If you create e.g. 5 AppDomains with the default settings you will load and JIT every assembly (except mscorlib) again and get different types for each AppDomain although the were all loaded from the same assembly in the same loader context.

 

The opposite is LoaderOptimization.MultiDomain where every assembly is loaded as AppDomain neutral assembly which ensures that all assemblies loaded in any AppDomain which have this attribute set are loaded and JITed only once and share the types (=Same Method Table pointer) between AppDomains.

 

An interesting hybrid is LoaderOptimization.MultiDomainHost which does load only these assemblies AppDomain neutral which are loaded from the GAC. That means if you load the same assembly one time from the GAC and a second time the same one unsigned from your probing path you will not get identical types but different Method Table pointers for the types.

 

Since we know that the GC does not know anything about AppDomains we (at least the managed heap objects do not contain infos in which AppDomain they reside) we should be able to pass object via a pointer to another AppDomain. This could come in handy if we generate a lot of code dynamically for each query which is made against a data source but we want a way to get rid of the compiled code by unloading the Query AppDomain from time to time without the normally required cost to copy the data to be queried every time from the Default AppDomain into the Query AppDomain.

image

You can see this in action in the sample Application AppDomainTests which is part of the test suite for WMemoryProfiler. Here is the code for the main application which does create AppDomains in a loop send data via an IntPtr to another AppDomain and get the calculated result back without passing the data via Marshalling by value to the other AppDomain.

    class Program
    {
        /// <summary>
        /// Show how to pass an object by reference directly into another appdomain without serializing it at all.
        /// </summary>
        /// <param name="args"></param>
        [LoaderOptimization(LoaderOptimization.MultiDomainHost)]
        static public void Main(string[] args)
        {
            for (int i = 0; i < 10000; i++) // try it often to see how the AppDomains do behave
            { 
            // To load our assembly appdomain neutral we need to use MultiDomainHost on our hosting and child domain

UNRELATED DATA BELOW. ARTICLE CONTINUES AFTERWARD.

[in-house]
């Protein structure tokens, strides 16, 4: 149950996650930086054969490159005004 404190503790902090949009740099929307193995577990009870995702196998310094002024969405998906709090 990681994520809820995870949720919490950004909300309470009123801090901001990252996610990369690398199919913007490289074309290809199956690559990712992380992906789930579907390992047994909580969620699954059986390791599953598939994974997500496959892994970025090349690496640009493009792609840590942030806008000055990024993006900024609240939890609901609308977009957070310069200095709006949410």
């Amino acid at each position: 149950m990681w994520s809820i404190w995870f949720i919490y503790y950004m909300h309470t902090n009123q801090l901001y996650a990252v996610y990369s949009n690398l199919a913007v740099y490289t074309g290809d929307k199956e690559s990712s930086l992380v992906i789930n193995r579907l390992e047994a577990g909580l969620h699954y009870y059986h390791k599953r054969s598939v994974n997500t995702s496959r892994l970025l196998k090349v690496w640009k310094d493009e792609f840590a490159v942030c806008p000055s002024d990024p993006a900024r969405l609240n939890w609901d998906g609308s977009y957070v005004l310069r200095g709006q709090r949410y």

// If not we would get different Method tables for the same types which would result in InvalidCastExceptions
            // for the same type.
            // Prerequisite for MultiDomainHost is that the assembly we share the data is 
            // a) Installed into the GAC (which requires as strong name as well)
            // If you would use MultiDomain then it would work but all AppDomain neutral assemblies will never be unloaded.
            var other = AppDomain.CreateDomain("Test"+i.ToString(), AppDomain.CurrentDomain.Evidence, new AppDomainSetup
                {
                    LoaderOptimization = LoaderOptimization.MultiDomainHost,
                });

            // Create gate object in other appdomain
            DomainGate gate = (DomainGate)other.CreateInstanceAndUnwrap(Assembly.GetExecutingAssembly().FullName, typeof(DomainGate).FullName);
            

            // now lets create some data
            CrossDomainData data = new CrossDomainData();
            data.Input = Enumerable.Range(0, 10).ToList();

            // process it in other AppDomain
            DomainGate.Send(gate, data);

            // Display result calculated in other AppDomain
            Console.WriteLine("Calculation in other AppDomain got: {0}", data.Aggregate);

            AppDomain.Unload(other);
            // check in debugger now if UnitTests.dll has been unloaded.
            Console.WriteLine("AppDomain unloaded");

            }
        }

To enable code unloading in the other AppDomain I did use LoaderOptimzation.MultiDomainHost which forces all non GAC assemblies to be unloadable. At the same time we must ensure that the assembly that defines CrossDomainData is loaded from the GAC to get an equal MethodTable pointer accross all AppDomains. The actual magic does happen in the DomainGate class which has a method DoSomething which expects not a CLR object but the object address as parameter to weasel a plain CLR reference into another AppDomain. This sounds highly dirty and it certainly is but it is also quite cool ;-).

 

    /// <summary>
    /// Enables sharing of data between appdomains as plain objects without any marsalling overhead.
    /// </summary>
    class DomainGate : MarshalByRefObject
    {
        /// <summary>
        /// Operate on a plain object which is shared from another AppDomain.
        /// </summary>
        /// <param name="gcCount">Total number of GCs</param>